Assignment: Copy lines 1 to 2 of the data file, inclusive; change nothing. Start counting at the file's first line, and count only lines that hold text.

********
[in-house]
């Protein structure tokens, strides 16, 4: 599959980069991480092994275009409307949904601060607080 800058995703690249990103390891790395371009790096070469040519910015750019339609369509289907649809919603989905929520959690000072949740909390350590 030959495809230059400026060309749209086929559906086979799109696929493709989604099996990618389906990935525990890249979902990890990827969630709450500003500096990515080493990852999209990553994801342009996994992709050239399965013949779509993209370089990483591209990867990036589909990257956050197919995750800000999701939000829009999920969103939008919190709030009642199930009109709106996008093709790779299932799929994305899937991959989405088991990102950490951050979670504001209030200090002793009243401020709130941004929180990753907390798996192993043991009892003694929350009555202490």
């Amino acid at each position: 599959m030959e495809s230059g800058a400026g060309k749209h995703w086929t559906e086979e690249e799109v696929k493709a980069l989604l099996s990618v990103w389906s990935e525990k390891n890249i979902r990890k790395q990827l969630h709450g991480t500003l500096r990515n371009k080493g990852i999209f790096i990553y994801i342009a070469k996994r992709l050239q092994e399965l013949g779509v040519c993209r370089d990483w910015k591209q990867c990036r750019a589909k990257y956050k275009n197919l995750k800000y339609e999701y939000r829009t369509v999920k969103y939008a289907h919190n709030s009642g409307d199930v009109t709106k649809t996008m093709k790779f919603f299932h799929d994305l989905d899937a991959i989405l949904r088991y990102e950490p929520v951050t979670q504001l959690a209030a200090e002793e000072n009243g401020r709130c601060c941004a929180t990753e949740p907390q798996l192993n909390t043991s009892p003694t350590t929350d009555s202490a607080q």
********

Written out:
[in-house]
């Protein structure tokens, strides 16, 4: 599959980069991480092994275009409307949904601060607080 800058995703690249990103390891790395371009790096070469040519910015750019339609369509289907649809919603989905929520959690000072949740909390350590 030959495809230059400026060309749209086929559906086979799109696929493709989604099996990618389906990935525990890249979902990890990827969630709450500003500096990515080493990852999209990553994801342009996994992709050239399965013949779509993209370089990483591209990867990036589909990257956050197919995750800000999701939000829009999920969103939008919190709030009642199930009109709106996008093709790779299932799929994305899937991959989405088991990102950490951050979670504001209030200090002793009243401020709130941004929180990753907390798996192993043991009892003694929350009555202490």